However, with the instability of MIRAMAR after motion picture company UNAPIX bought out the label in 1999, DeVito was again without a label. After doing some international touring with Atlantic/Code Blue recording artist Sherman Robertson (as bandleader and second guitarist) DeVito once again plunged into the electronic abyss. Stargarden was born at this time. The name stargarden is directly influenced by the underwater life of starfish, who can form huge colonies on the sea floors in a communal form -- sadly, unlike their human counterparts.

Holed up in a loft in Hyde Park Tampa, and later Miami Florida, DeVito creates music entirely for the sake of the process and the enjoyment of his fans. Relying on timbre, repetition, and space, the music of stargarden ranges from drifting ambient space music to beat driven electronica. Bobby cites other artists such as Tangerine Dream, Aphex Twin, Brian Eno, Global Communication, Peter Namlook and FAX artists, John Cage as influences on his particular brand of ambient music. After discovering the then-fledgling from his friend. sometime musical partner, and influence Mike Meengs, DeVito placed the first stargarden album on, and received thousands and thousand of downloads, as well as quite a few CD sales.

Now, in order to bring electronic music distribution to a new level, DeVito has signed stargarden with Magnatune, believing in their new model of music distribution and intellectual property management. And with new music being released only here on Magnatune, the future of stargarden ambient music is secure.

If you like this music, please consider buying a CD or two to help the process continue. The quest for ambient beauty continues.....

Label: Magnatune

Stargarden Albums:

"Stargarden I -- Ambient Excurions" - 1999
This is the "classic" stargarden release, featuring very ambient and lush tracks with a distinct Aphex Twin "SAW II" feel. Shining digital synths mate with lush, warm analogs to create this album. Recorded with all analog synths, digitals synths, and Atari ST running Cubase 2.0.

"Stargarden II -- The Art of Analog Diversion" - 2000
This is the second stargarden release, and this one is a little more uptempo and experimental than "Ambient Excursions". Spoken word samples, crusty old drum machines, and faithful analog and digital synths are featured here. Recorded with all analog synths, digitals synths, and Atari ST running Cubase 2.0.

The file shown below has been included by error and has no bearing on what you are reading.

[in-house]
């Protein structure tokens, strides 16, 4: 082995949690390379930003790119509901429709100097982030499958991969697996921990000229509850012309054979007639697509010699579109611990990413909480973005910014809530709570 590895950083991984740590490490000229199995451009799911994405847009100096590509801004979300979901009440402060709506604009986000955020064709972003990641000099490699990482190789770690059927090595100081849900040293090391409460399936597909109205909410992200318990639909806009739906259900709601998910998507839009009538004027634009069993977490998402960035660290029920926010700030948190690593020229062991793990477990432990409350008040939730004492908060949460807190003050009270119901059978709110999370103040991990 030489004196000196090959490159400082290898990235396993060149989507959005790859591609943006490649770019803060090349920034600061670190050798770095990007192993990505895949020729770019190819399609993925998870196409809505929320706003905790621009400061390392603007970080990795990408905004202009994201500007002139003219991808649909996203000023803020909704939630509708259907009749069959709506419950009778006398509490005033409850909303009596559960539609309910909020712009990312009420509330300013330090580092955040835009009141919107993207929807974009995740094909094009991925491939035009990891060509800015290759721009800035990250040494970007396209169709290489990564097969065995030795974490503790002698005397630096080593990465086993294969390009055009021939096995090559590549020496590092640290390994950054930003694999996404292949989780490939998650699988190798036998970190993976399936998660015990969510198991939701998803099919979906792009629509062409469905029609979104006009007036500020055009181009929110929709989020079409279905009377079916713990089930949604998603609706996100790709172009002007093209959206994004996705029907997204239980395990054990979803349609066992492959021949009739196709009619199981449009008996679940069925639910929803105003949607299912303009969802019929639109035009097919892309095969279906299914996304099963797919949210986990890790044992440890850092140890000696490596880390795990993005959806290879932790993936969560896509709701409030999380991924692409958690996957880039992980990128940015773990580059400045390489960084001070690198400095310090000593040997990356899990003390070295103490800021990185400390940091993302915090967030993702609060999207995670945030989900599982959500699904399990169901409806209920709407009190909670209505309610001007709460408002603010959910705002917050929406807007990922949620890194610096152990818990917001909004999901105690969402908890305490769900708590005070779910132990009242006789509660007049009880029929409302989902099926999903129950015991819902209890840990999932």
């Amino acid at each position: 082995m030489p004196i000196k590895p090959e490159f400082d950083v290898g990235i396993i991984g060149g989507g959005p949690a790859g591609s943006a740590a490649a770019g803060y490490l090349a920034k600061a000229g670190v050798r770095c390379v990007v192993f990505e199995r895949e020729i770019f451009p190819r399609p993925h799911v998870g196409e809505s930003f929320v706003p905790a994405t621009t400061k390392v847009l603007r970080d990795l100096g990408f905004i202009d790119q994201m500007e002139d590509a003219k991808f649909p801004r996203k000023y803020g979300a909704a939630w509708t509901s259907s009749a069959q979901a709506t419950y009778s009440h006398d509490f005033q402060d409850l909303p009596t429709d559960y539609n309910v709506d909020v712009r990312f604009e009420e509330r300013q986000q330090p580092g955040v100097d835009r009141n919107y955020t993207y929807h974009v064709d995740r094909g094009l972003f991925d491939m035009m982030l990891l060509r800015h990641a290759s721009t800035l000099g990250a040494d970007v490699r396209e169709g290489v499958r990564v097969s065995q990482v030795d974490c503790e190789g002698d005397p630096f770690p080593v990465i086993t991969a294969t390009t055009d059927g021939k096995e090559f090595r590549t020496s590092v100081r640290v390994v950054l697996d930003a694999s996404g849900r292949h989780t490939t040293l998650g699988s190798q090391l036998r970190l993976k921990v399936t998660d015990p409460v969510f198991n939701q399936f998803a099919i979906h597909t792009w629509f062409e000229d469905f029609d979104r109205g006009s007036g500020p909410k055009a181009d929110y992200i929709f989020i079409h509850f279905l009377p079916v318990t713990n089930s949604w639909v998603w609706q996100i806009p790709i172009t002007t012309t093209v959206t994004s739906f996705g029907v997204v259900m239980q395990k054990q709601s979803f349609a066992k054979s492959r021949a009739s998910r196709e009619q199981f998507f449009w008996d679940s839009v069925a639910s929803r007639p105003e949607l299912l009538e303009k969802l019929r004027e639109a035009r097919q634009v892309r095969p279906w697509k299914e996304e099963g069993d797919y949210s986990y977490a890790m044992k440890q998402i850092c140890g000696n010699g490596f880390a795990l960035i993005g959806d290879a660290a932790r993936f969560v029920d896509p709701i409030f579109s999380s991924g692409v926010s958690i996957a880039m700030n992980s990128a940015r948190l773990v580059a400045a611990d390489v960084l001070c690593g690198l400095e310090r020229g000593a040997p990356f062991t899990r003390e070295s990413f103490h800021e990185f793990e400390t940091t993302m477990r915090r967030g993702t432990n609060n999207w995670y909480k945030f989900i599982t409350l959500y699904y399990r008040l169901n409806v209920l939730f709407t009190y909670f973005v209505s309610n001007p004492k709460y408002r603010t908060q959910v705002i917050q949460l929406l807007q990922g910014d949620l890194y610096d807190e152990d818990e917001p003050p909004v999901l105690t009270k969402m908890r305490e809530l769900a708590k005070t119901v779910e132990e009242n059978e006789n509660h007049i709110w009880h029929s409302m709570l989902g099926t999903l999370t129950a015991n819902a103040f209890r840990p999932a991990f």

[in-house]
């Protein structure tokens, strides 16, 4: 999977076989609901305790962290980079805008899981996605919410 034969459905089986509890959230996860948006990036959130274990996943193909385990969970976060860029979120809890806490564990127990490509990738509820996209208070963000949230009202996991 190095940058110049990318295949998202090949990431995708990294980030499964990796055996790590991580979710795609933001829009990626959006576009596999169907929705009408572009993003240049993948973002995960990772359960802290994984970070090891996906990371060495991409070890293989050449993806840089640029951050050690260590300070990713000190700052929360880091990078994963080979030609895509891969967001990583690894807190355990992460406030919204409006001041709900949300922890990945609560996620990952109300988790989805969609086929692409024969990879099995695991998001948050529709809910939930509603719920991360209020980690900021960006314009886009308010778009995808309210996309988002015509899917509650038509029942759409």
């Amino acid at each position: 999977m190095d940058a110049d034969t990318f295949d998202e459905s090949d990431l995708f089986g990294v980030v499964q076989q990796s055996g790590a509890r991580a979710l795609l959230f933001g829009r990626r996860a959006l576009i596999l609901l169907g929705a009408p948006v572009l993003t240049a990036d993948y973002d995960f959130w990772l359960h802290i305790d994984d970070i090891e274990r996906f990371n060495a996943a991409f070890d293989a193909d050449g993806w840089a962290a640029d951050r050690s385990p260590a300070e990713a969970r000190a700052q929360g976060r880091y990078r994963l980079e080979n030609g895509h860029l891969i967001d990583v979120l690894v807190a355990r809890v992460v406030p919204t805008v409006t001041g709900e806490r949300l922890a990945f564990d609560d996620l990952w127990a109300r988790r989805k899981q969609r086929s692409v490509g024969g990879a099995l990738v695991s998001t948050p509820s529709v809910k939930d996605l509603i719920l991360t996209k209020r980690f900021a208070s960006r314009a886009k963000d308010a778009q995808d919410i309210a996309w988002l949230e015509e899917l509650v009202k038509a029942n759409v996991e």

"Stargarden III -- Step Off" - 2002
This is the third stargarden CD. This one was composed entirely as a step-sequenced project -- meaning no keyboards or computers were used in the making of this album. The music hearkens back to a more "Berlin School" style of electronica, with obvious nods to the step-sequencing kings Tangerine Dream. A bit darker than the other stargarden releases, but still quite engaging and lush as always. A must hear project for old school electronic music fans!

"Stargarden IV -- Music For Modern Listening" - 2005
"Music For Modern Listening" is a bit of a departure from the earlier Stargarden albums, in that the new music is a bit more melodic, shorter in length, and concise. Yet, the album still has the Stargarden ambient sound that runs through the three previous works. Featuring a mixture of analog and digital devices, the sound palette on "Music For Modern Listening" is the most expansive yet for Stargarden, due to the addition of a few new instruments, most notably an original rev 3 Sequential Circuits Prophet 5. "P5 Mon Amour" is a great example of a tracks that was composed and recorded entirely with this classic analog synth. Crusty, manipulated drum machines sit in the mix with luscious digital synths, as well as occasional samples and audio bits. This new album was composed and recorded in Miami, and was intended for modern listeners, who want to create an aural environment that is stimulating and enhancing, while never being overbearing. Hearkening back past Eno to Satie's ideals for "furniture music"...this is ambient music composed with the original compositional ideals intact. This music is accessible to the hard core electronic music fan, as well as the casual music listener.